On the evening of September 30, 2000, Joe Ivy died from a fall while performing a Texas record-high dome climb in O-9 Well Cave. Joe was one of the most skilled cavers in Texas, especially in vertical and cave rescue techniques. His death is a tremendous blow to cavers throughout the country, both from sorrow and concern on how someone so skilled could have perished.

Joe began caving with the San Antonio Grotto at 16. His life story is one of persistence toward excellence. No one expected he would remain a caver for long. A slow-moving, polo shirt-wearing preppie and the drum major of his high school band, he was somewhat nervous about doing the things necessary to caving. But by the time he reached 18 that had all changed. By his late 20s he had gained international respect for his strength, caving skills, leadership, and irreverent good humor.

Among his many caving accomplishments are hard-charging explorations of hundred of caves throughout the U.S. and Mexico, most of which he surveyed or helped survey. Joe played key roles in pushing/surveying the longest caves in Texas. He led the push of Pozo de Montemayor, and through his first bolt climb made it by far the deepest cave in northern Mexico at -515 m. He was a regular member of the Sistema Cuicateca (Cueva Cheve) Project, one of the deepest caves in the world. He recently headed the exploration of Mexico's Cueva de la Puente, which had long been written-off as a short cave, and pushed it to over 8 km in length through some of the most spectacular passages anywhere. His list of expeditions and projects are too numerous to mention.

Joe cared deeply about the caving community and served it in many capacities. Over the years he had been chairman of the Bexar Grotto and Texas Speleological Association (TSA), he served as the Texas Regional Coordinator of the National Cave Rescue Commission, and at the time of his death was Chairman of the TSA Safety and Rescue Committee and co-editor of the Texas Caver. He had published over 60 articles on caving, including his many trademark insightful, no-nonsense reviews of caving equipment and techniques. He trained countless novices, led and assisted with numerous cave rescue training seminars, and pioneered new, effective cave rescue techniques, especially small party self-rescue methods (he was writing a book on the subject) that could be needed in the remote caves he was so fond of exploring. In 1997, the NSS recognized Joe's achievements and made him a Fellow of the Society.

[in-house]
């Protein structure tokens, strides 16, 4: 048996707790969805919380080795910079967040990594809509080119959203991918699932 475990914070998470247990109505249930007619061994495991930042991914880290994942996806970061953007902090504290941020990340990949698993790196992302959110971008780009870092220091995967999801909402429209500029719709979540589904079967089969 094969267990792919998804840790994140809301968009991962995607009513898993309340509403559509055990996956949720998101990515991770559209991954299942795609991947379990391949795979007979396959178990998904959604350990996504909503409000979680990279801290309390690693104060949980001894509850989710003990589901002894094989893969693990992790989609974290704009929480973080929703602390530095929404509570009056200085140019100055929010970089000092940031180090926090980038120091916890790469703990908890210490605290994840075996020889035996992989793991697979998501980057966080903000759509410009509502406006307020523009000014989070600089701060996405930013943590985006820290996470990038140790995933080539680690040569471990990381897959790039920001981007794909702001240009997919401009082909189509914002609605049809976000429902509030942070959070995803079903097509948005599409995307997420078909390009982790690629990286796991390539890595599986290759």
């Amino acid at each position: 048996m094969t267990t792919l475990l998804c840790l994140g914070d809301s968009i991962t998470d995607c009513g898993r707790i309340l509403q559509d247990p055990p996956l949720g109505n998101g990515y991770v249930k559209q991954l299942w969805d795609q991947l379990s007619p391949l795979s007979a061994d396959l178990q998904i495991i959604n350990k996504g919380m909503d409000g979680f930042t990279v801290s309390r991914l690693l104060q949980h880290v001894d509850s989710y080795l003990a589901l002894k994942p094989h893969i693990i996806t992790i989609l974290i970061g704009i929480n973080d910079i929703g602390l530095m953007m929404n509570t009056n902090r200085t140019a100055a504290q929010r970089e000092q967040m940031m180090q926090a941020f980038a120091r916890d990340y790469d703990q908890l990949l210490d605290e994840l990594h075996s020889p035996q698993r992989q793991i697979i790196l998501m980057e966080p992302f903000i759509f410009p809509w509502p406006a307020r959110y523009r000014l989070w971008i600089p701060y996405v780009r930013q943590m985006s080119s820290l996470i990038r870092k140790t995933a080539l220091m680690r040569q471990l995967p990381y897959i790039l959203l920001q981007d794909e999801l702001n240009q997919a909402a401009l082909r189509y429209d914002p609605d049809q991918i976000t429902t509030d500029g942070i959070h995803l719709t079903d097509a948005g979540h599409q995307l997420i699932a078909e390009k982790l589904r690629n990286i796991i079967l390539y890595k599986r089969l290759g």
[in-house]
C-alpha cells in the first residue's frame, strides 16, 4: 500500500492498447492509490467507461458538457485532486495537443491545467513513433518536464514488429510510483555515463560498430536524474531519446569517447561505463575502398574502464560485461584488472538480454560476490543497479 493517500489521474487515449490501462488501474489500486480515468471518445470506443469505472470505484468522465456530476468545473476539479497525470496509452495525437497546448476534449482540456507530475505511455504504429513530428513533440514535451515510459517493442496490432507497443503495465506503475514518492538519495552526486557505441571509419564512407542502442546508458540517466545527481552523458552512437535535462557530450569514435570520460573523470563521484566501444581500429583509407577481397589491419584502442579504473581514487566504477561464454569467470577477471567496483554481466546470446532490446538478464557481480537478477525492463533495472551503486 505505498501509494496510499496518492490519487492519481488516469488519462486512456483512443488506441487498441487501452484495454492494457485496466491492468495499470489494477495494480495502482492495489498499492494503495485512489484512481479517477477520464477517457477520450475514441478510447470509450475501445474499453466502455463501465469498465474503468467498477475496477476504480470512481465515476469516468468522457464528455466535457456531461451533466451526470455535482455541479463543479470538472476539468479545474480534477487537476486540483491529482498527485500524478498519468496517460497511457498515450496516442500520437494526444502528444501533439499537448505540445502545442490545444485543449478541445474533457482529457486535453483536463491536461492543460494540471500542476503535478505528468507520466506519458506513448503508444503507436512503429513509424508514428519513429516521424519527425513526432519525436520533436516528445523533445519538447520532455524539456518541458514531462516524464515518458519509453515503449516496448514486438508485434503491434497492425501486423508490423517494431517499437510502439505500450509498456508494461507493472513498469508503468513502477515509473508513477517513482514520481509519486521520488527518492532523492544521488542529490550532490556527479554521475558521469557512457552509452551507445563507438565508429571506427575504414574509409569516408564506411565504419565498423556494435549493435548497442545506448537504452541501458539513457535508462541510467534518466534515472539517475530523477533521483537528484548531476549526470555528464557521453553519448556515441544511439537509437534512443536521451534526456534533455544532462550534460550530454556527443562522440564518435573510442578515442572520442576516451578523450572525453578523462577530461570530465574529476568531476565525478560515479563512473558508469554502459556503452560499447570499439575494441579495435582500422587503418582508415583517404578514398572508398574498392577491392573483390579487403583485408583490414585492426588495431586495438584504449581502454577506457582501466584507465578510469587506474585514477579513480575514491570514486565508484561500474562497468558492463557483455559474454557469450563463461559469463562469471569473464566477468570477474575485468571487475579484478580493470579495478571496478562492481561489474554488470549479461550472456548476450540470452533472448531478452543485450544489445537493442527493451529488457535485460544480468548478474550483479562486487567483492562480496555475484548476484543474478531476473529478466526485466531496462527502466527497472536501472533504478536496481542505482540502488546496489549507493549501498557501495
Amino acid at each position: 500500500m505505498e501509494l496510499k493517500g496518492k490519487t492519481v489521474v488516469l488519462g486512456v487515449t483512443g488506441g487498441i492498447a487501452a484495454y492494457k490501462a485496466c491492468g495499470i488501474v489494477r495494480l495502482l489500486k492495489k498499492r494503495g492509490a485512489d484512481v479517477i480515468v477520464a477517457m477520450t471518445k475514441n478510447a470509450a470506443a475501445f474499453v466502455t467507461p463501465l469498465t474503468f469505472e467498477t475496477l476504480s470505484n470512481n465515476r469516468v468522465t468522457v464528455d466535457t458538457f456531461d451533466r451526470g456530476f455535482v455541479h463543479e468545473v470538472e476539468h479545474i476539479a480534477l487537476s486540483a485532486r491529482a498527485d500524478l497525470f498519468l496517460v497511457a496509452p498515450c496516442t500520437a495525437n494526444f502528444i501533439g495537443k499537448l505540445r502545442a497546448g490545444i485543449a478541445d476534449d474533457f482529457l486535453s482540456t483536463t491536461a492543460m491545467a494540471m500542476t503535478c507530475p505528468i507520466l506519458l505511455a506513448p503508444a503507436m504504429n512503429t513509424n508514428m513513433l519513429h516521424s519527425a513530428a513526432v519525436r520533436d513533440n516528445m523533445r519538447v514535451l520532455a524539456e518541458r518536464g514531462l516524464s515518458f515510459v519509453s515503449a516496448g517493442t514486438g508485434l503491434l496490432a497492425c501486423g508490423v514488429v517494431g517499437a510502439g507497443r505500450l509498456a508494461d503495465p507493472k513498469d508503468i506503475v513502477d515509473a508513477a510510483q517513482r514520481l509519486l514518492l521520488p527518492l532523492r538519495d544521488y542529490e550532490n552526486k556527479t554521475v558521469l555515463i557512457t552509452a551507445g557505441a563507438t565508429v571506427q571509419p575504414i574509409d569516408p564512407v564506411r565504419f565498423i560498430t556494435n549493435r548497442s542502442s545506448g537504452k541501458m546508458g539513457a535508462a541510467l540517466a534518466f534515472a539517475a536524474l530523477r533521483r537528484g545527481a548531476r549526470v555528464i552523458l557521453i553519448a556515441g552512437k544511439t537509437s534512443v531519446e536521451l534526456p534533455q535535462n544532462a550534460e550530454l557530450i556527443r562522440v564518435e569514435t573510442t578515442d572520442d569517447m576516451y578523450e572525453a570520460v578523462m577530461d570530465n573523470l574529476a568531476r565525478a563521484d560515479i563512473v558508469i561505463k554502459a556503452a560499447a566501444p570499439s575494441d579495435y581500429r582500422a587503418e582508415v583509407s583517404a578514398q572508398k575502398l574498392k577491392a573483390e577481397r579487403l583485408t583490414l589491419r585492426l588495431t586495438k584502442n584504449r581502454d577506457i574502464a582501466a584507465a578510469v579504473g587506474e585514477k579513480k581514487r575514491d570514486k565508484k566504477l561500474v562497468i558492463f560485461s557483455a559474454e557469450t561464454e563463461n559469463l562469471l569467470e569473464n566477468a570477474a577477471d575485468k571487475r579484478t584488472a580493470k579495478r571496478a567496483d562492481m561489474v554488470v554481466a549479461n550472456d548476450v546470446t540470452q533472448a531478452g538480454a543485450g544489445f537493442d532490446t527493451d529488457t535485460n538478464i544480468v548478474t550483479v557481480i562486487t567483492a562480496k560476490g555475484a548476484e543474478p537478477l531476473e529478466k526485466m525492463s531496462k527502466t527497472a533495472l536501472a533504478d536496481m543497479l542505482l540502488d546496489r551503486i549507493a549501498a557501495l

Joe's passion for caving spilled over into his work. He was the co-owner of Gonzo Guano Gear, and took justifiable pride in designing fine caving equipment that he rigorously field-tested on his many expeditions. With his Geography degree in Environmental Management, he regularly worked for 13 years as a contractor in karst hydrogeological, biological, and related environmental research. During his last couple of years, he was increasingly being called to teach courses in vertical and rescue techniques.

Joe Ivy is survived by his companion, business partner, and co-editor Becky Jones, by his brother Marvin Ivy, sister-in-law Kristy Ivy, niece Ashley Ivy, and a large, internationally extended family of cavers who loved and respected him. A fund to support cave exploration is being established in his name. Those wishing to make donations to the "Joe Ivy Endowment for Cave Exploration" can send them to the NSS office. Joe's passing has left an "Ivy-sized" hole so large in our caving community that we may never be able to push far enough to find its end.

George Veni


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